is never the same as a.m.” He goes on to explain how he and his relatives were accidentally separated on the trip, walking the reader through the challenges he faced on his way back to safety, and ending on a tone of humility and lesson-learning.
Good essays don’t all need to hype up an applicant’s superpowers: They can expose weaknesses, demonstrating subtlety and self-awareness.
Universities in the US and across the world are increasingly looking away from test scores and grade point averages and toward one particularly unique component of students’ applications: the essay.
If done exceptionally well, it’s a catapult to an acceptance offer.
Such ventures may come off as gimmicky—and we certainly wouldn’t recommend anyone repeating this exact idea in a future year—but they’re effective at one thing: grabbing the reader’s attention.
Ziad, who had interned for Hilary Clinton and was recognized by Barack Obama at a White House dinner in 2015, was already more than qualified. Ask a teacher, friend, parent, or counselor to read it over—then ask five more people to do the same.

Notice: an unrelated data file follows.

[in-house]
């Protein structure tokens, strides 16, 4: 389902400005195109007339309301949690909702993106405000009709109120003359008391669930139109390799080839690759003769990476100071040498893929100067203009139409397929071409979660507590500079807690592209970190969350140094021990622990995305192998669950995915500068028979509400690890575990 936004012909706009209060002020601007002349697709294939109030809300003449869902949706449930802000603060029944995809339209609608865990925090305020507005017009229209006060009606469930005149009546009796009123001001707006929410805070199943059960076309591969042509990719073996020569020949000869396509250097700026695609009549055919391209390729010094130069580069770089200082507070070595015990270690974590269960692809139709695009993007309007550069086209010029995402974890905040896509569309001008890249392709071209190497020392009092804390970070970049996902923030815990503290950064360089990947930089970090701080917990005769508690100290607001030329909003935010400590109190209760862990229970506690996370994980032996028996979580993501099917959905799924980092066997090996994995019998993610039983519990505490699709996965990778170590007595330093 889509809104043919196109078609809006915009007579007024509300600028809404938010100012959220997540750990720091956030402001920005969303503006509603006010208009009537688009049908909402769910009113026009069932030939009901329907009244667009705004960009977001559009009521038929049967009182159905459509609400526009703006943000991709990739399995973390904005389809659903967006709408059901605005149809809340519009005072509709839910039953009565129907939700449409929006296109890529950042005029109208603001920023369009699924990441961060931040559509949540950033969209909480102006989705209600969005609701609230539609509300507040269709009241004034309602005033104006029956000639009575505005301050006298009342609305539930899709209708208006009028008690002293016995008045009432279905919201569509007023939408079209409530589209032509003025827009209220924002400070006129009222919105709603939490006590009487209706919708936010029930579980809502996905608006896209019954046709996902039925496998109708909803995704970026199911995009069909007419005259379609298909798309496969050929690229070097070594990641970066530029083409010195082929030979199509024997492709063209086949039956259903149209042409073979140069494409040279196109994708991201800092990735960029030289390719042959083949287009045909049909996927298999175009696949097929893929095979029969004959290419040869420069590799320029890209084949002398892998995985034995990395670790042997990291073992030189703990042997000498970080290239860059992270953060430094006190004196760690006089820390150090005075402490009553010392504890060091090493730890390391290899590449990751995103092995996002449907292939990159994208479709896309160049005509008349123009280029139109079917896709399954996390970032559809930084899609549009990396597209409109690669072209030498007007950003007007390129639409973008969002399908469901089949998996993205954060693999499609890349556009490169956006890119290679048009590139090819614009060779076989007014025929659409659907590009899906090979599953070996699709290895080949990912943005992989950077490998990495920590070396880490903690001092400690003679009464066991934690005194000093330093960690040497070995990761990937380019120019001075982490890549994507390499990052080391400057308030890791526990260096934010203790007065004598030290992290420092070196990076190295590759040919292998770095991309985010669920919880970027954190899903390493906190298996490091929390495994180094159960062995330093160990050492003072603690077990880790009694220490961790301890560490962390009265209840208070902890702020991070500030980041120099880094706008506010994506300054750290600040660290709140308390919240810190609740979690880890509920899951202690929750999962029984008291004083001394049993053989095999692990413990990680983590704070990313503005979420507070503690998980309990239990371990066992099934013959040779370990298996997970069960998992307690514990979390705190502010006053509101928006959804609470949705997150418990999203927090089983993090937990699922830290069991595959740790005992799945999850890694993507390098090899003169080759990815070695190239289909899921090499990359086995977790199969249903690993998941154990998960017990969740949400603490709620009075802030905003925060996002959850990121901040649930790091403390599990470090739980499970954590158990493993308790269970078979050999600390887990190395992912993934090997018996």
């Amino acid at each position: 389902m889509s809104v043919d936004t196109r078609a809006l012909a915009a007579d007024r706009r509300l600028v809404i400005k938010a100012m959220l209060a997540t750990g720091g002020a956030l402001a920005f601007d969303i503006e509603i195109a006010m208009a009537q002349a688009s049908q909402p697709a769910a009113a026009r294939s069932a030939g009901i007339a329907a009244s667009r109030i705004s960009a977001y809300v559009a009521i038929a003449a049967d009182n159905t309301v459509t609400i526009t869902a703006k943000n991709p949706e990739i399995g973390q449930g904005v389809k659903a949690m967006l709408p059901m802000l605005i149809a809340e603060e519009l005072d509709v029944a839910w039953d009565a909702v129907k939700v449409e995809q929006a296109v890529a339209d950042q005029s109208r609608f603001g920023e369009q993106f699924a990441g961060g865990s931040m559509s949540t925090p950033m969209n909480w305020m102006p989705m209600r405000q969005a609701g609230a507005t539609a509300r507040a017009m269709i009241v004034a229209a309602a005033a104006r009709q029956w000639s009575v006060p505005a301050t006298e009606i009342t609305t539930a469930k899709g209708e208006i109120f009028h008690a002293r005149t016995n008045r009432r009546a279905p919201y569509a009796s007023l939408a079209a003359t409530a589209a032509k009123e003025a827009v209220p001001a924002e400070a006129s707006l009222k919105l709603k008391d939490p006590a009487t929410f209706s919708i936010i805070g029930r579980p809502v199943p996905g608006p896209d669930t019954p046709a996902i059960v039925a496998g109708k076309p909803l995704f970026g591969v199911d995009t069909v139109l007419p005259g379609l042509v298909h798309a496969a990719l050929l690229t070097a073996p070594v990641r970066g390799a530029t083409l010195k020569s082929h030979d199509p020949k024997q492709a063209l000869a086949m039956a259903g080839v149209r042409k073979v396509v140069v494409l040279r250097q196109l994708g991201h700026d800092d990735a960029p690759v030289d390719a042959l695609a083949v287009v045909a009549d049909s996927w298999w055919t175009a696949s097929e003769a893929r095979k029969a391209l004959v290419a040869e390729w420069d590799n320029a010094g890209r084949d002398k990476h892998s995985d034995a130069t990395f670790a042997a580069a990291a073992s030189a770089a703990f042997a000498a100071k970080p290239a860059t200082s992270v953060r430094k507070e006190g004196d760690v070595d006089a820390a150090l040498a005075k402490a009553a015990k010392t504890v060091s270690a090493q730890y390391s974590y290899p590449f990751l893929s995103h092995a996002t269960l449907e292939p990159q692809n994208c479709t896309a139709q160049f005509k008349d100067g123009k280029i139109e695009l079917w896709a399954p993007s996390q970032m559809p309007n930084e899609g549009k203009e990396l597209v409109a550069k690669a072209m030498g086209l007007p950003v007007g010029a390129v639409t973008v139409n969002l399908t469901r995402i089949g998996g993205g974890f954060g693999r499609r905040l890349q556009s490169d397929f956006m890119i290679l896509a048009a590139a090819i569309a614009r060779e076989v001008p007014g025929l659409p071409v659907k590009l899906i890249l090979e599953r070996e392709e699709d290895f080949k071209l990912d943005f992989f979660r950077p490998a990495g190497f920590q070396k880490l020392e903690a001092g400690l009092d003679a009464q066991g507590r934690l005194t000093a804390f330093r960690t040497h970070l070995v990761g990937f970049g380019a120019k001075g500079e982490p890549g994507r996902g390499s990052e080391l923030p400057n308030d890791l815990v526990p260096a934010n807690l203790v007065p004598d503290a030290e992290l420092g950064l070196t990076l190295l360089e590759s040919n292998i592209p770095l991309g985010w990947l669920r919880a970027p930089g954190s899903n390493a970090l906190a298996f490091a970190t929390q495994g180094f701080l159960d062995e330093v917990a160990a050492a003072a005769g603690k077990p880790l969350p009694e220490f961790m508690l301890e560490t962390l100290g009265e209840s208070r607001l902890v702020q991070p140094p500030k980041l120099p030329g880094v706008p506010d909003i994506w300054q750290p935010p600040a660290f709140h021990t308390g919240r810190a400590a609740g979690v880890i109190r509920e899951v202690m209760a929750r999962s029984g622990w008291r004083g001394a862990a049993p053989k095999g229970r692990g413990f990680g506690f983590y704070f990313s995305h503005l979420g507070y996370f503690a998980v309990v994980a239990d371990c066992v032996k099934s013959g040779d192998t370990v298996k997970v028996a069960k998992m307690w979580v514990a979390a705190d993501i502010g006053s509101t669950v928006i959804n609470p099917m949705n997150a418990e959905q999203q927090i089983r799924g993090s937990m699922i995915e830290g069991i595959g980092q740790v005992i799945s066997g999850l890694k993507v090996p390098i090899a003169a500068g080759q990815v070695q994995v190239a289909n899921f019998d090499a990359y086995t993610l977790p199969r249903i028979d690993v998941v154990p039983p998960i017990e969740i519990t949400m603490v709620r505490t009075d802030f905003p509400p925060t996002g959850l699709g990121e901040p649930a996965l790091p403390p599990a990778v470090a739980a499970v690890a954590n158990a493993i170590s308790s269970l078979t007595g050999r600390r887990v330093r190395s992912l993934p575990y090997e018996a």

Essay prompts are intentionally open-ended, and there are several ways to go about choosing a topic.
Here’s a nearly foolproof one: Write about a person, place, or idea that you perhaps to the point of geeky, nervous-laughter embarrassment—love.“Write about what you’re interested in, not what you think is interesting about you,” says Quartz lifestyle reporter Jenni Avins, who wrote about her part-time job in high school making crepes in a coffee shop: “I was really interested in the people who came into this creperie, and this little world.
It was an observational piece about having this window on a community.”But this doesn’t mean you should ramble on pointlessly for five paragraphs.
Make sure your topic reveals something about yourself, or why you want to study and pursue the things you do.